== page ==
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The SVR has done various other testing of heritage and modern traction for Chiltern, Locomotive Services Limited etc., including high speed testing between Bewdley and Kidderminster.

The fully signalled main line connection that was installed a few years ago has made main line movements a lot easier, so for a short time it was also the base for the the Northern Belle before it was sold to WCR.

Another example of 'revenue earning freight' was also delivering some roof timbers!
 

zwk500

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The bluebell, and many others, offer their tracks as training centres for the various contractors working for NR, including for Tampers. Not sure if they charge a fee, or just get their track relayed for free. The Bluebell's wheel drop was used by Clan Line when it failed a couple of years ago to return it to mainline service without requiring road haulage.

Slightly different to what the OP was asking for, but the Bluebell also provided a Steam loco to the contractors ripping up the northern portion of the line in the 60s. The contractor's own diesel having failed, ironcially.
 

geoffk

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I've discovered that the biggest commercial freight flow on a heritage line was surely the stone traffic sent over the WSR for use on the sea defences. In 1997/8 EWS ran 239 train loads ran from Merehead and Whatley to Minehead. More trains ran in 2000, 2004 and 2010 to various sites along the WSR. https://www.tauntontrains.co.uk/oldsite/ROLLING_STONE.htm

For some of this period the normal passenger service would have been running as well!
 

MistaMatthews

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The bluebell, and many others, offer their tracks as training centres for the various contractors working for NR, including for Tampers. Not sure if they charge a fee, or just get their track relayed for free. The Bluebell's wheel drop was used by Clan Line when it failed a couple of years ago to return it to mainline service without requiring road haulage.
I believe it is free. I did my training there and as you say, they got a bit of work done for free. Actually a really nice site with great people.
 

Alan Warren

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And don't forget the Mid Norfolk Railway is also used by Direct Rail Services for servicing their Railhead Treatment Trains at Dereham. rhtt 2.jpg
 

2392

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The bluebell, and many others, offer their tracks as training centres for the various contractors working for NR, including for Tampers. Not sure if they charge a fee, or just get their track relayed for free. The Bluebell's wheel drop was used by Clan Line when it failed a couple of years ago to return it to mainline service without requiring road haulage.

Slightly different to what the OP was asking for, but the Bluebell also provided a Steam loco to the contractors ripping up the northern portion of the line in the 60s. The contractor's own diesel having failed, ironcially.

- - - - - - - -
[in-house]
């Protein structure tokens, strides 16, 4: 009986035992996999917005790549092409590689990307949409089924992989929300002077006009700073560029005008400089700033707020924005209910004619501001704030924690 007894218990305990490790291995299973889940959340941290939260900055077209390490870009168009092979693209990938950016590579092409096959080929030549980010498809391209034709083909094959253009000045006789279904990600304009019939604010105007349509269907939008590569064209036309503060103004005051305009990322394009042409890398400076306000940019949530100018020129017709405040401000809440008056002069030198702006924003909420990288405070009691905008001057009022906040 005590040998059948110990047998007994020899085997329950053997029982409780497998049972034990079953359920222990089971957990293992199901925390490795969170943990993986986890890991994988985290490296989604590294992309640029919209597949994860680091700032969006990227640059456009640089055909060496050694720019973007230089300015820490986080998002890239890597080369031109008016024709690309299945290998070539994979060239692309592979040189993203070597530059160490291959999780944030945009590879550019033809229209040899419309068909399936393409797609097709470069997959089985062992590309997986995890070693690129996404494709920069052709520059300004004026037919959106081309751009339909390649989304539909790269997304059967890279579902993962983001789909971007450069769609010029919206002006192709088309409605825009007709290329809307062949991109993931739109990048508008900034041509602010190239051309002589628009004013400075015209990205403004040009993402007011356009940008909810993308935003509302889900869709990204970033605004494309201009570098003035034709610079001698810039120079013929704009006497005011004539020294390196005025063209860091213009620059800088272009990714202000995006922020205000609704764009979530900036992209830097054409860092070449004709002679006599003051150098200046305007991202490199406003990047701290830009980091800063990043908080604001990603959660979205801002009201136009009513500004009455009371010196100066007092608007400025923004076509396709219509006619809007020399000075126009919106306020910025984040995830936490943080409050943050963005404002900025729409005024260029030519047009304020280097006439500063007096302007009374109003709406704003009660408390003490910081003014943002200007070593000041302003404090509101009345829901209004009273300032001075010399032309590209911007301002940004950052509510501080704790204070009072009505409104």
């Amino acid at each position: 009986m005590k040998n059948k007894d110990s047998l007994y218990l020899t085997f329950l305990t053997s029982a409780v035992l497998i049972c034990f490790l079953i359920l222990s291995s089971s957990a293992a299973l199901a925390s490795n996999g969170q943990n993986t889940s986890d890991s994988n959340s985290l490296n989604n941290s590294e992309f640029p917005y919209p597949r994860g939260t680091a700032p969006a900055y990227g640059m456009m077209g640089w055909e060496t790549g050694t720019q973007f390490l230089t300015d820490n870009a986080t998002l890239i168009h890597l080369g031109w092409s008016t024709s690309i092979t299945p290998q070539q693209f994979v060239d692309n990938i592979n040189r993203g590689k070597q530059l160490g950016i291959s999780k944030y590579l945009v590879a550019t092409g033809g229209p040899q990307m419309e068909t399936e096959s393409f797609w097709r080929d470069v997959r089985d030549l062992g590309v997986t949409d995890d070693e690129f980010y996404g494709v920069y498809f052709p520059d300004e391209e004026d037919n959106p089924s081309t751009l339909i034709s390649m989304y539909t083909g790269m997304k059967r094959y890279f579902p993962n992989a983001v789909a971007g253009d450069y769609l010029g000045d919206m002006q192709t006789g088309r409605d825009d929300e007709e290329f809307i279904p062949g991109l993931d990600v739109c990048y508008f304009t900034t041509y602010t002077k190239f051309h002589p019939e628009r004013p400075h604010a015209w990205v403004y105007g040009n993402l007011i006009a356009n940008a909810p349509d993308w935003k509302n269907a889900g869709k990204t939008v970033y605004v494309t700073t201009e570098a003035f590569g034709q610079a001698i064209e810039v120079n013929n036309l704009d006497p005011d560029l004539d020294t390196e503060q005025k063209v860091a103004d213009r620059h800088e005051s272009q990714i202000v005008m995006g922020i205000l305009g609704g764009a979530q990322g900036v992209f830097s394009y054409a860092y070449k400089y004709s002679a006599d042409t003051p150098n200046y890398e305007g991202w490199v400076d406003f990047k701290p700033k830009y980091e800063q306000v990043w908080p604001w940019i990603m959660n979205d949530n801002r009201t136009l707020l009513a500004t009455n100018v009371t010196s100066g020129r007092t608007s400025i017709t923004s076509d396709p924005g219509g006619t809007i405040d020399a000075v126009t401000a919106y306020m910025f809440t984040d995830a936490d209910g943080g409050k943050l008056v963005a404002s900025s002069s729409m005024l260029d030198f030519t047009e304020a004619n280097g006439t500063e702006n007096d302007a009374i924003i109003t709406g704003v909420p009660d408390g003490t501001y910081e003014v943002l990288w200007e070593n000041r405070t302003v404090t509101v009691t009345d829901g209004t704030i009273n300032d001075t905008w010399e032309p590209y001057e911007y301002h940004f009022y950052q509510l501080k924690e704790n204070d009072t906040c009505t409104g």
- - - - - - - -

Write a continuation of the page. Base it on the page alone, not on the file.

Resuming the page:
Apparently when one of the contractors men saw the steamer [the North London Railway tank based there back then]. He remarked along the lines; "That loco belongs in a museum!" To which his fellow workers chorused back; "It is!" As to be honest the Bluebell like all other Heritage/preserved lines is/are, when you think about.
 

D365

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Wansford at Nene Valley Railway was used as a ”base” for a former freight operator at one point, wasn’t it? I think Class 56s were involved.
 

zwk500

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Wansford at Nene Valley Railway was used as a ”base” for a former freight operator at one point, wasn’t it? I think Class 56s were involved.
The Nene valley being another preserved railway that has offered it's steam loco services to main line operators at various points. I think Tornado ended up there after it's ill-fated 90mph attempt?
 

SECR263

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The bluebell, and many others, offer their tracks as training centres for the various contractors working for NR, including for Tampers. Not sure if they charge a fee, or just get their track relayed for free. The Bluebell's wheel drop was used by Clan Line when it failed a couple of years ago to return it to mainline service without requiring road haulage.

Slightly different to what the OP was asking for, but the Bluebell also provided a Steam loco to the contractors ripping up the northern portion of the line in the 60s. The contractor's own diesel having failed, ironcially.
Distant years ago brand new tanker wagons used on RHTT's arrived by road at Sheffield Park. Tripped to Horsted Keynes by air fitted 09 shunter. Examined by owners and worked onwards to Network Rail system via EG connection. Cannot remember why they had to come by road rather than be delivered direct to RHTT depot or what ML loco collected them from us.

Re above. the Contractors loco ( a small Ruston and Hornsby 0-4-0 269595/49) unfitted ) failed because it ran away on a 1-75 gradient with load and an attempt to stop by putting into reverse mangled the gearbox on 15 July 64(?). North London Tank 58880 was used later in the day on line demolition following previous agreement by the demolition contractor to hire a steam loco from BB to assist. (From The Klaus Marx book, Lewes and East Grinstead Rly)